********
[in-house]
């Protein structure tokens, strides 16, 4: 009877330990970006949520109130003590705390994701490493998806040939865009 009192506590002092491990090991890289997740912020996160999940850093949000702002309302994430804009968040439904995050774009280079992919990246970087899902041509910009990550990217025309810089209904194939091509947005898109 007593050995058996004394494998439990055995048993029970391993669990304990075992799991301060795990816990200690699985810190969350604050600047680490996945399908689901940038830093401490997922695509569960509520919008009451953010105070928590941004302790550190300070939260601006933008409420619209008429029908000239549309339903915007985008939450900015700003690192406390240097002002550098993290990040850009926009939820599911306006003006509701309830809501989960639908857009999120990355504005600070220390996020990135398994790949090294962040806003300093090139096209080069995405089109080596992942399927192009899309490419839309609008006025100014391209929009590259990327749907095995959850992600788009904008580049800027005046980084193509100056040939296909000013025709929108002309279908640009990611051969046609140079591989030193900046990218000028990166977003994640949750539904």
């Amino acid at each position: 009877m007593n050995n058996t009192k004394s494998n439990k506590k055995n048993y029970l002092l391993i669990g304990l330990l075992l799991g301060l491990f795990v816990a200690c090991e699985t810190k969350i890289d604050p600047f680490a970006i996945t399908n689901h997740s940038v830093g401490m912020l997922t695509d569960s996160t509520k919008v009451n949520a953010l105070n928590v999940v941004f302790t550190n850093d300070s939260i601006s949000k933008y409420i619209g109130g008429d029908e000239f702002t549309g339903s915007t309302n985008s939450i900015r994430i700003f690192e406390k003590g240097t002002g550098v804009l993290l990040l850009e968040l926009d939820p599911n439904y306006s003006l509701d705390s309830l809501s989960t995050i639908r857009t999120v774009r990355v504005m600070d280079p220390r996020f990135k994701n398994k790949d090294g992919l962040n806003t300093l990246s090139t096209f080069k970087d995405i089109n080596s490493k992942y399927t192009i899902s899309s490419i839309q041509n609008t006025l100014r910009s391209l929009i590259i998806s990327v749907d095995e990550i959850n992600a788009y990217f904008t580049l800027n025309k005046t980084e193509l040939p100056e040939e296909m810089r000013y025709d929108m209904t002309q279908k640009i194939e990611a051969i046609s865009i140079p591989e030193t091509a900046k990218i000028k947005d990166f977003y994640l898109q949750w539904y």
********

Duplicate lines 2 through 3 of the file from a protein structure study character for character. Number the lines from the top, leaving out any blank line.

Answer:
């Protein structure tokens, strides 16, 4: 009877330990970006949520109130003590705390994701490493998806040939865009 009192506590002092491990090991890289997740912020996160999940850093949000702002309302994430804009968040439904995050774009280079992919990246970087899902041509910009990550990217025309810089209904194939091509947005898109 007593050995058996004394494998439990055995048993029970391993669990304990075992799991301060795990816990200690699985810190969350604050600047680490996945399908689901940038830093401490997922695509569960509520919008009451953010105070928590941004302790550190300070939260601006933008409420619209008429029908000239549309339903915007985008939450900015700003690192406390240097002002550098993290990040850009926009939820599911306006003006509701309830809501989960639908857009999120990355504005600070220390996020990135398994790949090294962040806003300093090139096209080069995405089109080596992942399927192009899309490419839309609008006025100014391209929009590259990327749907095995959850992600788009904008580049800027005046980084193509100056040939296909000013025709929108002309279908640009990611051969046609140079591989030193900046990218000028990166977003994640949750539904």
């Amino acid at each position: 009877m007593n050995n058996t009192k004394s494998n439990k506590k055995n048993y029970l002092l391993i669990g304990l330990l075992l799991g301060l491990f795990v816990a200690c090991e699985t810190k969350i890289d604050p600047f680490a970006i996945t399908n689901h997740s940038v830093g401490m912020l997922t695509d569960s996160t509520k919008v009451n949520a953010l105070n928590v999940v941004f302790t550190n850093d300070s939260i601006s949000k933008y409420i619209g109130g008429d029908e000239f702002t549309g339903s915007t309302n985008s939450i900015r994430i700003f690192e406390k003590g240097t002002g550098v804009l993290l990040l850009e968040l926009d939820p599911n439904y306006s003006l509701d705390s309830l809501s989960t995050i639908r857009t999120v774009r990355v504005m600070d280079p220390r996020f990135k994701n398994k790949d090294g992919l962040n806003t300093l990246s090139t096209f080069k970087d995405i089109n080596s490493k992942y399927t192009i899902s899309s490419i839309q041509n609008t006025l100014r910009s391209l929009i590259i998806s990327v749907d095995e990550i959850n992600a788009y990217f904008t580049l800027n025309k005046t980084e193509l040939p100056e040939e296909m810089r000013y025709d929108m209904t002309q279908k640009i194939e990611a051969i046609s865009i140079p591989e030193t091509a900046k990218i000028k947005d990166f977003y994640l898109q949750w539904y």